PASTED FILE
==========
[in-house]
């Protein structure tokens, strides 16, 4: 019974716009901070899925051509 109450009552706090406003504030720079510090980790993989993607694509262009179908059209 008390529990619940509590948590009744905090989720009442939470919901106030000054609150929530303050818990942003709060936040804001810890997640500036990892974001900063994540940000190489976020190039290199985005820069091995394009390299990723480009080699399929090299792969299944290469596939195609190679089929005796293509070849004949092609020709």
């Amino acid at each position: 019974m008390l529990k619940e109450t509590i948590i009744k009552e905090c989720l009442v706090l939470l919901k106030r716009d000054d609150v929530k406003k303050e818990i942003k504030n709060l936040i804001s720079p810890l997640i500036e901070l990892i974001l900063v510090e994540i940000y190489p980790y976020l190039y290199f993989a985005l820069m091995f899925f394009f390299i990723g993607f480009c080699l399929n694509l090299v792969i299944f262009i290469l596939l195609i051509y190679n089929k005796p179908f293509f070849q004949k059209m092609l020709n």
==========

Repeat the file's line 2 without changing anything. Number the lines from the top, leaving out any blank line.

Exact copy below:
């Protein structure tokens, strides 16, 4: 019974716009901070899925051509 109450009552706090406003504030720079510090980790993989993607694509262009179908059209 008390529990619940509590948590009744905090989720009442939470919901106030000054609150929530303050818990942003709060936040804001810890997640500036990892974001900063994540940000190489976020190039290199985005820069091995394009390299990723480009080699399929090299792969299944290469596939195609190679089929005796293509070849004949092609020709």